1. Hi Kirsten,
      I am glad you brought up the iceberg metaphor! That is such a good visual for us to use when trying to understand the whole child. This weekend has made me spend a lot of time thinking about how we are more than just what people see on the surface. I really liked your story about your student, and how you have worked to build a relationship with her this year. Understanding where she is with her basic needs was very helpful for both of you to work towards a positive outcome.
      I also liked your comment about relating our own personal life as a way to connect teachers with their students. Even though we put on that happy face every day, there is always something hiding just below the surface. How we deal with our stress has a direct impact on how we perform our jobs; and we are adults. How much harder it must be for our students, who haven’t built up a tolerance for the stress they are encountering!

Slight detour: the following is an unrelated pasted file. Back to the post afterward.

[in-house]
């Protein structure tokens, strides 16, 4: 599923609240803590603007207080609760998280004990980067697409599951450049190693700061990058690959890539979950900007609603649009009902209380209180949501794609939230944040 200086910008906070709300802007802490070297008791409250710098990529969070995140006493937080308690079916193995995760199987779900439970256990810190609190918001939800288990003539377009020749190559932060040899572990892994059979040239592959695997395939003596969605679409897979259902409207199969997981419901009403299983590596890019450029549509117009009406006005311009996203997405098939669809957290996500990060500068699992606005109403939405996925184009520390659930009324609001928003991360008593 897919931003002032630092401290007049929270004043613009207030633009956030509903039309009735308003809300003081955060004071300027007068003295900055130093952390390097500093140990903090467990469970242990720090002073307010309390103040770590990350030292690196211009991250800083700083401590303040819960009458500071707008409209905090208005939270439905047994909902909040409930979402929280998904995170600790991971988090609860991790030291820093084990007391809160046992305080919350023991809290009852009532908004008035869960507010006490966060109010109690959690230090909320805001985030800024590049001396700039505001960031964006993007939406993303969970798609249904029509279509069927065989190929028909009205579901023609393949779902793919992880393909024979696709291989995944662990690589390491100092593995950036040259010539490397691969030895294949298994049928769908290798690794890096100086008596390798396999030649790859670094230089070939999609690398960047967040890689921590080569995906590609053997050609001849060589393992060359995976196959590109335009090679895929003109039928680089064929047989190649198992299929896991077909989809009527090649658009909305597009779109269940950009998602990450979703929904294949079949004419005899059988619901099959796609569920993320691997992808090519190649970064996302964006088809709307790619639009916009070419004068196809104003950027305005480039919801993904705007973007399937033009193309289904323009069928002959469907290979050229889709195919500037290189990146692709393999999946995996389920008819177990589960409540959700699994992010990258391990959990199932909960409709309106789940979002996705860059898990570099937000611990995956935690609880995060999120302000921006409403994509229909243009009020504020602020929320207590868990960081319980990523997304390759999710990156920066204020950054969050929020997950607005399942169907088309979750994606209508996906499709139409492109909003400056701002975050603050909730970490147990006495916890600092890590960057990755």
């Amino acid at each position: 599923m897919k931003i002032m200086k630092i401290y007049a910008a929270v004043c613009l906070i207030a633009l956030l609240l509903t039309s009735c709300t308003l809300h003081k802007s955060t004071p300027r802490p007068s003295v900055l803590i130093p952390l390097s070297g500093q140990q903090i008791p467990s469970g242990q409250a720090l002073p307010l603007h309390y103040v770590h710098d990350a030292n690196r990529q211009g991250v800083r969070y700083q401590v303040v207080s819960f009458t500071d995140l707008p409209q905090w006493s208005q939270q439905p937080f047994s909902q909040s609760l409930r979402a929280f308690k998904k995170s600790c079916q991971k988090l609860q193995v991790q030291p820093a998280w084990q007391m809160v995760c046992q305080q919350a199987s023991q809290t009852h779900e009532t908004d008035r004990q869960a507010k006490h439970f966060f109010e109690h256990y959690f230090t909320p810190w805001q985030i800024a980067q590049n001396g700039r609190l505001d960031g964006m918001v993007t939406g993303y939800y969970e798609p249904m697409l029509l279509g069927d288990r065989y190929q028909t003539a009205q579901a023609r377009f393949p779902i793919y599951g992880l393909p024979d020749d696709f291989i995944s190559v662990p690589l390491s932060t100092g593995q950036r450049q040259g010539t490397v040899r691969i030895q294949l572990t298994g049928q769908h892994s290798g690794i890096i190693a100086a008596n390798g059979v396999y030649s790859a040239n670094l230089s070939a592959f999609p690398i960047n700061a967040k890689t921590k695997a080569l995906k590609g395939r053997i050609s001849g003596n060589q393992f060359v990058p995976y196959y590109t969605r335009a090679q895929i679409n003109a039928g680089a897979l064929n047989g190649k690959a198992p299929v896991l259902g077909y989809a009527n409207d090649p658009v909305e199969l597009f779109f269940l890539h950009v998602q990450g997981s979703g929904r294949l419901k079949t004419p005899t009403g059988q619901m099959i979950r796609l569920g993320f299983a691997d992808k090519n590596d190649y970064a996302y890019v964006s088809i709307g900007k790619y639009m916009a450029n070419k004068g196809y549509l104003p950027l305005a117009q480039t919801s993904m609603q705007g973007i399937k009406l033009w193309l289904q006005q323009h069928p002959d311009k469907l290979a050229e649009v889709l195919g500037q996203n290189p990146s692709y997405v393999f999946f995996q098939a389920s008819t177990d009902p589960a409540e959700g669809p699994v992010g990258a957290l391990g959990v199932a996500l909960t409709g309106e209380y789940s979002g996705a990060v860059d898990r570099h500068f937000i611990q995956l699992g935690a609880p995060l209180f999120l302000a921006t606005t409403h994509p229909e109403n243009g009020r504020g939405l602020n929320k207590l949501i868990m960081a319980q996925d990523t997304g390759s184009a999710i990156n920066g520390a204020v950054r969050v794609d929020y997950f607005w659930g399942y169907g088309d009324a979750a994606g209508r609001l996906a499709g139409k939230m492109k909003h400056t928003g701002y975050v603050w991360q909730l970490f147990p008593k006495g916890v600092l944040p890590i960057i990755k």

2. Kirsten,
      You touched on so many great points! I love the iceberg metaphor! Digging past the surface and really uncovering those underlying issues helps to get a better understanding of a student and their behaviors. I also loved your concept of the “inside teacher” and being the “guide on the side.” I believe this helps to build those social emotional skills as well. I’m really glad that your school is utilizing PBIS as some schools have not bought into it yet. Such small gestures to support and acknowledge students for their progress.